Green’s Dictionary of Slang

hot dog n.2

[hot adj. (7)/hot adj. (8) + dog n.2 (2b)]
(orig. US campus)

1. one who is particularly proficient at an occupation or activity, esp. a successful gambler.

[US]W.J. Kountz Billy Baxter’s Letters 34: A Messe de Mariage seems to be some kind of a wedding march, and a bishop who is a real hot dog won’t issue a certificate unless the band plays the Messe.
[US]Ade Breaking Into Society (1904) 184: I sometimes suspect that I am not qualified to be a Hot Dog.
[US](con. early 1930s) C. McKay Harlem Glory (1990) 52: Stop kidding, sweet-back. [...] Can’t I see you’re on easy street, you hot dog.
[US]Atlantic Monthly Mar. 131: We had this one player [...] who could hit nine out of ten from the foul line with his back to the basket. He was a real hot dog.
[US]T. Alibrandi Killshot 49: They’re hot dogs. They beat out-of-shape business men all year for a chance to play each other.
[US]C. Hiaasen Double Whammy (1990) 31: They [i.e. professional anglers] sound like hot dogs, Ott. I just want to relax.

2. a show-off.

[US]E.H. Babbitt ‘College Words and Phrases’ in DN II:i 42: hot-dog, n. A conceited person.
[US]J. Brosnan Long Season 221: ‘He may be a Hot Dog but I don’t know where Scheffing would be without him’.
[US]T. Wolfe Kandy-Kolored Tangerine-Flake Streamline Baby (1966) 97: They have to design a car they can sell to the farmer in Kansas as well as the hot dog in Hollywood.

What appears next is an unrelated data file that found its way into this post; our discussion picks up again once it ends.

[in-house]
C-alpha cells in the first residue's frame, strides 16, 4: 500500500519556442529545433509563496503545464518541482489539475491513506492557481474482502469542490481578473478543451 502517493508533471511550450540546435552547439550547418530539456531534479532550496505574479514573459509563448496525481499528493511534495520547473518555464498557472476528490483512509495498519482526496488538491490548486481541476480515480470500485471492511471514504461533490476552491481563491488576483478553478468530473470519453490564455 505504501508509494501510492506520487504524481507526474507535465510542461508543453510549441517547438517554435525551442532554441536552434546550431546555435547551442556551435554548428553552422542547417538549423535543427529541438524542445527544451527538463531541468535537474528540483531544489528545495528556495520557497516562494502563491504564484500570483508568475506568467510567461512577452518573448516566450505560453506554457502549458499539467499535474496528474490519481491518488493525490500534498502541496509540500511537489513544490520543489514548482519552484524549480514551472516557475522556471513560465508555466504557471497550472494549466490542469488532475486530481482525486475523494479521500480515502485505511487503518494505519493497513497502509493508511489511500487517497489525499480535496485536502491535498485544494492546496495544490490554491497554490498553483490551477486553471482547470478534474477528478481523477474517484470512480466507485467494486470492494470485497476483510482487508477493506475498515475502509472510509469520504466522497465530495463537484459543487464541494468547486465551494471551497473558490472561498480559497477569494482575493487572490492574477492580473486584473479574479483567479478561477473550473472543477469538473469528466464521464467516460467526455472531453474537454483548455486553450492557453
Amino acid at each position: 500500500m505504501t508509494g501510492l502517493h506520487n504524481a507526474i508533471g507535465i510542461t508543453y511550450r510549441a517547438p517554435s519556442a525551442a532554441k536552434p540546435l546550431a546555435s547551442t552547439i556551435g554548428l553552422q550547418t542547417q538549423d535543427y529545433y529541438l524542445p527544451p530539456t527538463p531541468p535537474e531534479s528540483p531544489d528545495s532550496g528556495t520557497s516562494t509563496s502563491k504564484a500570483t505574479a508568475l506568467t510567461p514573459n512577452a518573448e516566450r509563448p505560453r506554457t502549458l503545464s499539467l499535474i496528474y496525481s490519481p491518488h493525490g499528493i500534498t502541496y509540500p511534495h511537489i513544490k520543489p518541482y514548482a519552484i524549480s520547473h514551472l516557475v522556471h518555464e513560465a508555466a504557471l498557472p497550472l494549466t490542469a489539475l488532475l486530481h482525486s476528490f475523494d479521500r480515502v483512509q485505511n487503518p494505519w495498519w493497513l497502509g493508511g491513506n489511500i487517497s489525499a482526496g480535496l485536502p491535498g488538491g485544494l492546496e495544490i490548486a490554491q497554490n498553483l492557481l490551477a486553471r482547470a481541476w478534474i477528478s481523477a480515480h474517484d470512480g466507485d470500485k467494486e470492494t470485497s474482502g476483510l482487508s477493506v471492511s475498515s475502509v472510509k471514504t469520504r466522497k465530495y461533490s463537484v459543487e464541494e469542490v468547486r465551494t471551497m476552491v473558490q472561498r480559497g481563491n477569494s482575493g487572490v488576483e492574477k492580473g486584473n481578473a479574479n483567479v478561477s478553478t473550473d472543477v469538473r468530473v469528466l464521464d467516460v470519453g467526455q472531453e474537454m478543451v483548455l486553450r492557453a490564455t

[US](con. 1969) C.R. Anderson Grunts 99: Can you believe it – some hot dog up on a pallet with his shirt off, actually trying to get a fucking suntan.
[US]J. Wambaugh Glitter Dome (1982) 134: A trio of black hot dogs in black-on-black with black boots.
[US]K. Anderson Night Dogs 22: [of police] They were the troublemakers, hot dogs, bad boys, adrenalin junkies back from Vietnam.
[US]J. Stahl Plainclothes Naked (2002) 250: Manny Rubert. That arrogant . . . hot dog!

3. in ironic use, an unpleasant or incompetent person.

[US]Baker et al. CUSS 139: Hot dog An obnoxious person.
[US]J. Wambaugh Choirboys (1976) 31: Like most hotdogs he wore his cap tipped forward until the brim almost touched his nose.

4. something exciting, amusing.

[US]M. Braly On the Yard (2002) 139: Whenever he started a new one [i.e. book] he’d say, ‘This is a real hotdog—’ and give an involved description of the plot.